When it comes to the furloughs, the real story here is why? Why would the House not act when their leaders had agreed to do so weeks in advance? The answer is revealed in the words of our local representatives. They did not want the money coming from the General Fund. Why not? Why would the House let the little people in the Court system be the pawns of the Speaker's chess game with the word "sweeping"? The answer is that by not approving the $1.4 million bill, Mr. O'Neal wants to play chess over the game of sweeping restricted accounts. I am curious why Rep. Powell and Mesa do not have the time to call anyone who actually works in the system to see how furloughs affect the Court system. Instead, they stated that they didn't get any calls last time there were furloughs and it was not a big deal. Ignorance of how inaction of the House affects people in Garden City is unacceptable. In the end, House members acted arbitrarily and with arrogance in failing to do their job and fund the Courts.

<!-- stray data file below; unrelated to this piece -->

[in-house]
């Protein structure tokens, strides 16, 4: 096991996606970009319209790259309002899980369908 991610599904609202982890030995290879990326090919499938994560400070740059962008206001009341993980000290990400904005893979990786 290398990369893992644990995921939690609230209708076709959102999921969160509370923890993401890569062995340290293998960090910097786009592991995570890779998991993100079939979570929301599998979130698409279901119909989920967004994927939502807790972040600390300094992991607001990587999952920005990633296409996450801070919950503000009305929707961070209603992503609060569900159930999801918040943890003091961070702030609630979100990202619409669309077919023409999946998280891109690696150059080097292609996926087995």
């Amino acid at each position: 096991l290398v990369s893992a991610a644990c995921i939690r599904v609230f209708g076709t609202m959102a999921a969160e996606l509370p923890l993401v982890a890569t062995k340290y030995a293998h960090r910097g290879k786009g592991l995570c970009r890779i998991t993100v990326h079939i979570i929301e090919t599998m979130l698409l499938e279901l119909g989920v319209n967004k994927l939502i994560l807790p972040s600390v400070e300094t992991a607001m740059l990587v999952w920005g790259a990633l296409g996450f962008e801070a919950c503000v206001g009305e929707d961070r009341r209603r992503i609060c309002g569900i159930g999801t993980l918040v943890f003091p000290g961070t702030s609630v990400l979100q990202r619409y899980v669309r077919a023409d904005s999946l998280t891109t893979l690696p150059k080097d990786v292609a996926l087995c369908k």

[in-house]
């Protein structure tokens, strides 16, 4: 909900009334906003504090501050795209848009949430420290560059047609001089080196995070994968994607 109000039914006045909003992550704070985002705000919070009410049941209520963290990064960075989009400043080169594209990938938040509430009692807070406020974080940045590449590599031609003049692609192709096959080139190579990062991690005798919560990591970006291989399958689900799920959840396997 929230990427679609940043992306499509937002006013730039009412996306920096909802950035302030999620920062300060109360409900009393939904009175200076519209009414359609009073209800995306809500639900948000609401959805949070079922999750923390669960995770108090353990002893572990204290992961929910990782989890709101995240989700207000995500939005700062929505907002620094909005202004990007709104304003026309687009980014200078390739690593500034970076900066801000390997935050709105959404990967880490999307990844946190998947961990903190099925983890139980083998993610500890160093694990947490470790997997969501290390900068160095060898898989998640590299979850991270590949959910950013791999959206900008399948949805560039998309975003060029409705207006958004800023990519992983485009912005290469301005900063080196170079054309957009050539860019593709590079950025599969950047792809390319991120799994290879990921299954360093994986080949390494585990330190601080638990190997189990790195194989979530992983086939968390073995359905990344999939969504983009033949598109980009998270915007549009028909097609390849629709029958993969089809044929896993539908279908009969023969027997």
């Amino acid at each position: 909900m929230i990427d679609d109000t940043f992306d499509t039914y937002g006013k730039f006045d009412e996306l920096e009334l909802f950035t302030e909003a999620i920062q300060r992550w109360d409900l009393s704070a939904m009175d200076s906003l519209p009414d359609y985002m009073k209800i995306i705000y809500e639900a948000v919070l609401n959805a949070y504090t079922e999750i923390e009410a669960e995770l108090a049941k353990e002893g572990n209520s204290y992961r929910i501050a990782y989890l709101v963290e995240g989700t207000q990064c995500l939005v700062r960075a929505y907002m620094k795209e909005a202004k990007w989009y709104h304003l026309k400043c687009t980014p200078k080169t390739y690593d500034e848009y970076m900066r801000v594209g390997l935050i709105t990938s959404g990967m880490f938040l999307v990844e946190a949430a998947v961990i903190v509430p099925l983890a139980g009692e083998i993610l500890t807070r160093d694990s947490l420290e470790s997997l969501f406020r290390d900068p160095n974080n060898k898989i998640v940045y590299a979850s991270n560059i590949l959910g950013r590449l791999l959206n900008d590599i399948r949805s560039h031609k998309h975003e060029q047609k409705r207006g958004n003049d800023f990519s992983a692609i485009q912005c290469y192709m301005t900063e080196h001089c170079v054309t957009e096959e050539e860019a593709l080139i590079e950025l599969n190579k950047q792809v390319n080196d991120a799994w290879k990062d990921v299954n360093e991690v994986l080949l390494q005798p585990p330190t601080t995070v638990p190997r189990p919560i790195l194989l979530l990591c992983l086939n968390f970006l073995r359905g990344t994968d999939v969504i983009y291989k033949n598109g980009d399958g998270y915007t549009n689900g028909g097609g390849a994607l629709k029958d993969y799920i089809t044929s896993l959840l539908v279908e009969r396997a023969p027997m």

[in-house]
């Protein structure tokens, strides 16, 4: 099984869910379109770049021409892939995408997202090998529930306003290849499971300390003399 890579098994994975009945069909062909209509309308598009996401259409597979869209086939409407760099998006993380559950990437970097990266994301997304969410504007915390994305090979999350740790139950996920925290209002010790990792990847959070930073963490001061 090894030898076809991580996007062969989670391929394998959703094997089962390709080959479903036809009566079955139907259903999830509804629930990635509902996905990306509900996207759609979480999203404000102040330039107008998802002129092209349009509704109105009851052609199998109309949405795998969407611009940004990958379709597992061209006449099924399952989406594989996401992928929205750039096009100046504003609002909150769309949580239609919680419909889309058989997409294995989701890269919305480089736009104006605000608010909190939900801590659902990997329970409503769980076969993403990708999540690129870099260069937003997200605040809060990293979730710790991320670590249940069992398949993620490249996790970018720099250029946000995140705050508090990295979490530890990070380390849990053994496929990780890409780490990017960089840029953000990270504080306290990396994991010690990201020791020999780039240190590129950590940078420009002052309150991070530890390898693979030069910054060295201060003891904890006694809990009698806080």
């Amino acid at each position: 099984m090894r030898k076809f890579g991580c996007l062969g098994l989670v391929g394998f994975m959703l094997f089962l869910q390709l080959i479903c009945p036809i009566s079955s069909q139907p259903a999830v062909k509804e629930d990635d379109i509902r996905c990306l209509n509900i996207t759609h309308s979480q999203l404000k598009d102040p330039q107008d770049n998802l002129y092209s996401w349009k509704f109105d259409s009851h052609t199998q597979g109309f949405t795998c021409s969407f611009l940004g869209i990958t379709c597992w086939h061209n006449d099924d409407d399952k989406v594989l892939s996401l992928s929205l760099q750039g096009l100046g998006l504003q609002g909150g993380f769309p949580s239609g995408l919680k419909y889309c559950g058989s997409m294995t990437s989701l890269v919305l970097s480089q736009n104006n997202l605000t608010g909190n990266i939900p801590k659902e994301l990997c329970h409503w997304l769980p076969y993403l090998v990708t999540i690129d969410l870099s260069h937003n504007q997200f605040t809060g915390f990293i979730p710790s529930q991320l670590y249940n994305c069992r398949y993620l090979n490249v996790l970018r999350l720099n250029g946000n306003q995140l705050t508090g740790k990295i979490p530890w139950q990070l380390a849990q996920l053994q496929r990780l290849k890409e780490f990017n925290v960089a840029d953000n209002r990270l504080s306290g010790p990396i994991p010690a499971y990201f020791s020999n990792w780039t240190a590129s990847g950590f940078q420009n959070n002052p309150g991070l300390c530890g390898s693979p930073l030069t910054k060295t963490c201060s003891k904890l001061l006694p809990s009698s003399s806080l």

Don't be fooled by the smoke screen. The House, collectively, thinks it can avoid doing its constitutionally required job without any recourse from the people. They are wrong. There are three co-equal branches of government. The Supreme Court exercising that authority is the will of the people. For the Court system, I urge restraint in the face of arrogance or ignorance. The people created the three co-equal branches of government so each could do their job. The people expect and want a funded independent judiciary that is open for business.

Gerry Schultz was recently a member of the 2011 Blue Ribbon Commission to the Kansas Supreme Court. He is a past president of the Finney County Bar Association, past member of the Kansas Bar Association Legislative Committee and has practiced law in Garden City since 1984.